What they need is the smallest glimpse of light — a spark of something that suggests yes, there can be a tomorrow, there can be recovery, there can be life, if only one heartbeat at a time. And too often, that glimpse never enters the pit. They can’t see any exit aside from death, especially after years or even decades of treatment. 

Since the announcement, Ter Beek has suffered extreme blowback from around the world, with some folks even saying she’ll go to hell. I am not one of those people. Yes, I feel profound empathy and sadness for her loved ones, who will spend the rest of their lives grieving. But I also feel profound empathy and sadness for her, because she feels there’s no other way. Maybe she was never given any real alternatives to the drugs and ECT, and maybe she was never informed of their harms. My sister wasn’t. Too many aren’t.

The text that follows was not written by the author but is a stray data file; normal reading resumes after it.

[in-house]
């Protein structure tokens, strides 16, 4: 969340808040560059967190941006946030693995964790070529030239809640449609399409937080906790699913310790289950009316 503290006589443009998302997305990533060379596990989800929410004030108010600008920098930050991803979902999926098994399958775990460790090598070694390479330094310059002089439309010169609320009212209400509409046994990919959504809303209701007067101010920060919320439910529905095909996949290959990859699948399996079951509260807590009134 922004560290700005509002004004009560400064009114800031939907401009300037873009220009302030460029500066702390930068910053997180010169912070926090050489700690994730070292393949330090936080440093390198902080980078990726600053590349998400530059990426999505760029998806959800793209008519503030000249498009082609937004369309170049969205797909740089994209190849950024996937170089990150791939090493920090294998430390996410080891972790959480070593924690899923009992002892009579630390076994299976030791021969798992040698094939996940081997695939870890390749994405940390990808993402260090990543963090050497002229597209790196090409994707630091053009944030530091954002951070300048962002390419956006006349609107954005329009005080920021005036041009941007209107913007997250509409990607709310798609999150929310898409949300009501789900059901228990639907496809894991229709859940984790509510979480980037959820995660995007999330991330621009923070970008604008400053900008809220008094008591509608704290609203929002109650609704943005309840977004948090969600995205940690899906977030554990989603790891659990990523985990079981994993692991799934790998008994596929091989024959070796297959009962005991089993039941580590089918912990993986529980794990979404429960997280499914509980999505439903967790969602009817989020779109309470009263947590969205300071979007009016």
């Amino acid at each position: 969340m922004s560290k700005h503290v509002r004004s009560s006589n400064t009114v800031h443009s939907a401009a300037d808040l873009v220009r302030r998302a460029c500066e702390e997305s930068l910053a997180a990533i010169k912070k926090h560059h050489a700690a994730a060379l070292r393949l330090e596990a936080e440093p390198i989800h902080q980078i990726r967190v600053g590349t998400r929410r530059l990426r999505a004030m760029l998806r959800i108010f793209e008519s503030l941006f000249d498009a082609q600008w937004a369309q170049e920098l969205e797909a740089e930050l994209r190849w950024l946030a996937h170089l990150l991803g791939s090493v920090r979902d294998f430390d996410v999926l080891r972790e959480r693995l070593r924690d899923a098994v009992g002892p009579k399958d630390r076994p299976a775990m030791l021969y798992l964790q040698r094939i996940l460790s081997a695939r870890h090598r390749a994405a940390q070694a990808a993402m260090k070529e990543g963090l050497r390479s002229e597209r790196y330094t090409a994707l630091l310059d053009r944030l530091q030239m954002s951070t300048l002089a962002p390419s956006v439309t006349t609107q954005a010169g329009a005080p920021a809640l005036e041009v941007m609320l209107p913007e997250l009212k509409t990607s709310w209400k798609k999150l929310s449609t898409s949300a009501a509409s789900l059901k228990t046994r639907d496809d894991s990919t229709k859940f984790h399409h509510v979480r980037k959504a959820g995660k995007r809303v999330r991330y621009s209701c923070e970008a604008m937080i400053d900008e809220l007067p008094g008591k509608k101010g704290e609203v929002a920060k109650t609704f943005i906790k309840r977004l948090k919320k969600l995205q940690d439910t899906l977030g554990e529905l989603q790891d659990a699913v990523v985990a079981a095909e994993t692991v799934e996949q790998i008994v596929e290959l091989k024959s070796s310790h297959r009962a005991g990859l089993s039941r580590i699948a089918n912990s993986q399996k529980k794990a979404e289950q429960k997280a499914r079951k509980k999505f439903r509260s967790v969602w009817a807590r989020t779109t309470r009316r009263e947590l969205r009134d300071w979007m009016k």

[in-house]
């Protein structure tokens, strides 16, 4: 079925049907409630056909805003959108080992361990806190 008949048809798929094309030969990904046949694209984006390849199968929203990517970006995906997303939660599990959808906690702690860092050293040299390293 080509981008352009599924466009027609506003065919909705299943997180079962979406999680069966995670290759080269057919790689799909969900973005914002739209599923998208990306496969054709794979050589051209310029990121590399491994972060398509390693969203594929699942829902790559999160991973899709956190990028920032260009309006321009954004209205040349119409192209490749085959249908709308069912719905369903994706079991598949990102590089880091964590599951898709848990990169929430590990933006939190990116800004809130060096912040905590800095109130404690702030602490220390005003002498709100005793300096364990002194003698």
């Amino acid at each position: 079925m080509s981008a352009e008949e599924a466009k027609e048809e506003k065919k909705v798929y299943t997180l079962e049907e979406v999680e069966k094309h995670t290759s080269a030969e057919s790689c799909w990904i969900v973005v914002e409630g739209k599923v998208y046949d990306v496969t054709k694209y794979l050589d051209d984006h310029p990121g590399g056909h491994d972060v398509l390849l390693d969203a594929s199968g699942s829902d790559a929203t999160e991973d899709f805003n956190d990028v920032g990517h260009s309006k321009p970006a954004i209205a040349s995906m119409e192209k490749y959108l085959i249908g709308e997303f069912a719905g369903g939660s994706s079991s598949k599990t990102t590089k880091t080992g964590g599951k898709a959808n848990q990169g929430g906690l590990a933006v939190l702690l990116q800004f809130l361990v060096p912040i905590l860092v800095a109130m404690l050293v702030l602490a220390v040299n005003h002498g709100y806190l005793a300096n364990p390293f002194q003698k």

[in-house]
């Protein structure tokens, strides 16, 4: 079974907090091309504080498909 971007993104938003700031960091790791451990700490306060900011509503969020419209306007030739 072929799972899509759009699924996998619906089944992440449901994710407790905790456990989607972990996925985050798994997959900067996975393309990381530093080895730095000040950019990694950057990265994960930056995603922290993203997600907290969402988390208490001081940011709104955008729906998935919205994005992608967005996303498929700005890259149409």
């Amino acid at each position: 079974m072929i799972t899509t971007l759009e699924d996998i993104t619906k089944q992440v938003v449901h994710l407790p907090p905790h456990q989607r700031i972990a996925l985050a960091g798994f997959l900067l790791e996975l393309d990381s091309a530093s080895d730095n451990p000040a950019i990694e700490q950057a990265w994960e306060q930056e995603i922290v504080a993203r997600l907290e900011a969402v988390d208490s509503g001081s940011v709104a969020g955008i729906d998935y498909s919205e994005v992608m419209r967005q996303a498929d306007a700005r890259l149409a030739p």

So no one should disparage Ter Beek or drag her over the coals. Let’s regard her only with compassion — with comprehension of all of her suffering, and all the many failed treatments that likely made that suffering worse. 

If we want to point fingers, let’s consider the system. And condemn that instead. 

—Amy Biancolli, Family Editor 

[email protected]


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Mad in America hosts blogs by a diverse group of writers. These posts are designed to serve as a public forum for a discussion—broadly speaking—of psychiatry and its treatments. The opinions expressed are the writers’ own.


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  1. Thank you for writing this. You are absolutely correct. The system itself is sick.

    I wonder how many of the people who disparaged Ter Beek are the same people who make disparaging comments about “borderlines” (which Ter Beek was also diagnosed with) and “the mentally ill” in general. Do these people ever stop to consider what it’s like to seek help and in return receive extremely harmful “treatments”, dehumanizing and hope-destroying labels, and finally a collective shrug from the system that caused so much additional damage on top of the person’s original trauma?